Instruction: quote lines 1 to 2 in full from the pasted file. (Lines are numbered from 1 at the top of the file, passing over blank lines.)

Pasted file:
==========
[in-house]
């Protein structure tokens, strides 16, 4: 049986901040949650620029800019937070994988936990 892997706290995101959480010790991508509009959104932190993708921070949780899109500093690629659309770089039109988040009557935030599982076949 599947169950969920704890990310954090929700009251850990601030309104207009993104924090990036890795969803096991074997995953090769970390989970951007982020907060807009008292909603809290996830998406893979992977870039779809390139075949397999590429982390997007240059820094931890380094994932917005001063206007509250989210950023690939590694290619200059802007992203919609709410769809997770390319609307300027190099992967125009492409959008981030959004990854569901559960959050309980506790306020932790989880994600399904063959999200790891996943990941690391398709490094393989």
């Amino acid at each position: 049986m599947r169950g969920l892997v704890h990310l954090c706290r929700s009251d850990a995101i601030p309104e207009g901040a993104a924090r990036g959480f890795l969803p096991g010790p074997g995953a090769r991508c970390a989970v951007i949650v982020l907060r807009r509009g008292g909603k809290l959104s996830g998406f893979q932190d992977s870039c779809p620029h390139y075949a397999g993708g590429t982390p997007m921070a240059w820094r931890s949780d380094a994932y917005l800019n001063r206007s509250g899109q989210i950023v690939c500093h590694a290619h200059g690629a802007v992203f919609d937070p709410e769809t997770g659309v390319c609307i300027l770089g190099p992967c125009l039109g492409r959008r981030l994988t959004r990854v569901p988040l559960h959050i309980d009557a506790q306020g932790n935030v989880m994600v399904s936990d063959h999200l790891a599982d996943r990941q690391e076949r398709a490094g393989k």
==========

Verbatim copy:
[in-house]
């Protein structure tokens, strides 16, 4: 049986901040949650620029800019937070994988936990 892997706290995101959480010790991508509009959104932190993708921070949780899109500093690629659309770089039109988040009557935030599982076949 599947169950969920704890990310954090929700009251850990601030309104207009993104924090990036890795969803096991074997995953090769970390989970951007982020907060807009008292909603809290996830998406893979992977870039779809390139075949397999590429982390997007240059820094931890380094994932917005001063206007509250989210950023690939590694290619200059802007992203919609709410769809997770390319609307300027190099992967125009492409959008981030959004990854569901559960959050309980506790306020932790989880994600399904063959999200790891996943990941690391398709490094393989």